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Transfer Pricing: High Court Rules Interest Paid To A Related Party Is At Arm’s Length

Recently, the High Court in Ketua Pengarah Hasil Dalam Negeri v Watsons Personal Care Stores (M) Holdings Limited dismissed the Revenue’s appeal in a transfer pricing appeal. Amongst others, the High Court held that the interest paid by the taxpayer for money borrowed from its related party was at arm’s length as required in Section 140A of the Income Tax Act 1967 (ITA).

Key Facts

In 2003, the taxpayer borrowed money amounting to USD 36,842,335 from Watson Labuan to acquire a substantial number of shares in Watson Malaysia. Later, the taxpayer borrowed another USD 1.2 million from Watson Labuan to finance the acquisition of shares. The amount of money borrowed from Watson Labuan was to be paid with interest at the rate of 3% plus the London Interbank Offered Rate (LIBOR) annually. The principal amount borrowed was to be paid on demand by Watson Labuan.

The Revenue took the position that the interest paid by the taxpayer for the money borrowed was not at arm’s length under Section 140A and rules 8(1)(b) and 8(2) of the Income Tax (Transfer Pricing) Rules 2012 (TP Rules 2012). Accordingly, the Revenue substituted the interest payable with the rate of 0% on the basis that no independent party would carry out such a transaction. Subsequently, additional income tax assessments were raised against the taxpayer.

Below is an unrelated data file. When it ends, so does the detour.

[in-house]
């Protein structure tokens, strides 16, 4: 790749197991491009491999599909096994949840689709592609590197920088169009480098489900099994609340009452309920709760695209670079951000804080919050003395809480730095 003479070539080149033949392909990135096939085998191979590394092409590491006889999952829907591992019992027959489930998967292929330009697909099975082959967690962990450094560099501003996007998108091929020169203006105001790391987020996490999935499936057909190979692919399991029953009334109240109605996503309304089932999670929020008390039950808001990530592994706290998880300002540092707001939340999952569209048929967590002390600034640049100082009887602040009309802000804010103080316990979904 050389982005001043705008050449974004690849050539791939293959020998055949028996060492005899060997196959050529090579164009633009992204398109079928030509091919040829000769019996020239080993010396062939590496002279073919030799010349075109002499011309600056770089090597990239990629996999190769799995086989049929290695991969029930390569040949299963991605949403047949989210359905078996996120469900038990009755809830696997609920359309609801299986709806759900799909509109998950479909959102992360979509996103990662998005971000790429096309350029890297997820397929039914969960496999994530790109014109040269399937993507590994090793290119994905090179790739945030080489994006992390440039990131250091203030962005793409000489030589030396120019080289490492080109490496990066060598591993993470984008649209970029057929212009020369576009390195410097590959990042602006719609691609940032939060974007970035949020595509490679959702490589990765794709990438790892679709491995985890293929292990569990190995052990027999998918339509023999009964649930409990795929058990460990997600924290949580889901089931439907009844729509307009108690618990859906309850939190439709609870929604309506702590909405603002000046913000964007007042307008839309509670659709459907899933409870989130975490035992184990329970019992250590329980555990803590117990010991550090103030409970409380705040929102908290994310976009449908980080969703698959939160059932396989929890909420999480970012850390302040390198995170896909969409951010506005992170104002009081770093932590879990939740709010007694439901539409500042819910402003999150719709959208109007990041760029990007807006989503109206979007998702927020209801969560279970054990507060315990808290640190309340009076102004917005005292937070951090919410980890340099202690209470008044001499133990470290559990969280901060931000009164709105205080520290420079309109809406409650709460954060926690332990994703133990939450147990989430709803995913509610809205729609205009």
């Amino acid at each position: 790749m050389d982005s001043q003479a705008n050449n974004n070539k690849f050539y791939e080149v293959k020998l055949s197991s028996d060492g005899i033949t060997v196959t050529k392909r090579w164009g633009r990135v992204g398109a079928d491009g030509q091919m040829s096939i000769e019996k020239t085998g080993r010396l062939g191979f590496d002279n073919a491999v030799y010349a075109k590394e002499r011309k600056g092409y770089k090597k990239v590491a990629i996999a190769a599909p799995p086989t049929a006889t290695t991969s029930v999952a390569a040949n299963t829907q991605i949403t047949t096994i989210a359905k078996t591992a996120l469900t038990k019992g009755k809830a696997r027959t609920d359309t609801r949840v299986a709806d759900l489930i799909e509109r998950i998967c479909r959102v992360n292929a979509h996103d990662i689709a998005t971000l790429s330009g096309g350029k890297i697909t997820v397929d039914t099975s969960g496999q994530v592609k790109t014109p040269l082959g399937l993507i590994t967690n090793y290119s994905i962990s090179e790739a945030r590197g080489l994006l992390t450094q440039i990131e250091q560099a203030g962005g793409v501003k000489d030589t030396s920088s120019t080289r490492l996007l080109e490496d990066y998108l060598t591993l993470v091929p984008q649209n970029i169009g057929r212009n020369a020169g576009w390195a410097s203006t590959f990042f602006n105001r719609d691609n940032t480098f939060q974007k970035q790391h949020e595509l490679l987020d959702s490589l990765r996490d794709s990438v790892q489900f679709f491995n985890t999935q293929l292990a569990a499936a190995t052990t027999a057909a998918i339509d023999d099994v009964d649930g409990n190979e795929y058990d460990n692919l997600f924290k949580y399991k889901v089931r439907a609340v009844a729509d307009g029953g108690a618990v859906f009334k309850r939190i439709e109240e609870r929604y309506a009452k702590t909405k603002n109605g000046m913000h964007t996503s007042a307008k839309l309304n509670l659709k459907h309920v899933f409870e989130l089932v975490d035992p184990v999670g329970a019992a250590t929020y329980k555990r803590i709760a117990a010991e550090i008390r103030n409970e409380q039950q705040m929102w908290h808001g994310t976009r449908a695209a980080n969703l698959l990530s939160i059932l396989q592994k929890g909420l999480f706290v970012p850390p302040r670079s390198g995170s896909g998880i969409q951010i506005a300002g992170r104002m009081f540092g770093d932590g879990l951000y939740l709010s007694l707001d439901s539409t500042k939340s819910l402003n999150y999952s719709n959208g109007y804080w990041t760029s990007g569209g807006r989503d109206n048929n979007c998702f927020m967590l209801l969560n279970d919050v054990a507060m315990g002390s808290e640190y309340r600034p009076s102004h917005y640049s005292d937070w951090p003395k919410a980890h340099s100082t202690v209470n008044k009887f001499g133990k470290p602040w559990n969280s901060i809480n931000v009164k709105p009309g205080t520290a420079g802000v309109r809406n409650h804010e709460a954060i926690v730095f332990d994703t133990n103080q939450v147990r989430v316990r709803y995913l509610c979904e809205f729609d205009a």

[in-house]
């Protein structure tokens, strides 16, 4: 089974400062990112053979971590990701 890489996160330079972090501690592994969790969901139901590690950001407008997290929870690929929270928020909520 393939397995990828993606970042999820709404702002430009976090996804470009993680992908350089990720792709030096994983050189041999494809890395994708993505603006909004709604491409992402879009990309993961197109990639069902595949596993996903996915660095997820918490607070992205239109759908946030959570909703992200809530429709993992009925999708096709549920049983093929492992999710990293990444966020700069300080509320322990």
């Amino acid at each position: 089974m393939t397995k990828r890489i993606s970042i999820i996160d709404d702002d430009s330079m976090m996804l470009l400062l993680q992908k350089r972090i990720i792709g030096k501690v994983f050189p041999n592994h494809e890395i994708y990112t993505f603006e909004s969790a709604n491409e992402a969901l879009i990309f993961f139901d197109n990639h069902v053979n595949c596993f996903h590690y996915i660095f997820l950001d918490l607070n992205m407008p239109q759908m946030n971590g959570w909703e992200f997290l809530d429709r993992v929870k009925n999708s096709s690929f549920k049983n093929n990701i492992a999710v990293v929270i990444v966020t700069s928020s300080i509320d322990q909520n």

Being aggrieved by the assessments, the taxpayer filed an appeal to the Special Commissioners of Income Tax (SCIT). The SCIT ruled in favour of the taxpayer and the Revenue appealed to the Court of Appeal.

The Revenue’s Position

Briefly, the Revenue invoked Section 140A on the following basis:

(i)The taxpayer’s transaction was not at arm’s length as the loan did not provide for capital repayment. This non-repayment was not in line with Article 9 of the Model Tax Convention on Income and on Capital and thus, the interest payment should be disregarded.

(ii)In the decision letter, the Revenue contended that the taxpayer’s financial relation with the associated enterprise, i.e. Watson Labuan differs from similar transactions that happen between independent parties. According to the Revenue, the lender of the loan transaction usually gives a single large amount of money to the borrower who in return will pay back money previously borrowed from a lender. The repayment of a loan usually takes the form of periodic payments that normally include that part principal amount plus interest in each payment by relying on the following excerpt extracted from INVESTOPEDIA:

“Failure to keep up with repayments of debt can force you to declare bankruptcy and severely affect your credit rating. Before declaring bankruptcy, most people should explore every alternative such as earning additional income, refinancing and negotiating with creditors.”

In other words, the loans were not given at arm’s length as the money borrowed was repaid on demand based on INVESTOPEDIA.

The Taxpayer’s Position

The taxpayer disagreed with the Revenue’s position for the following reasons, amongst others: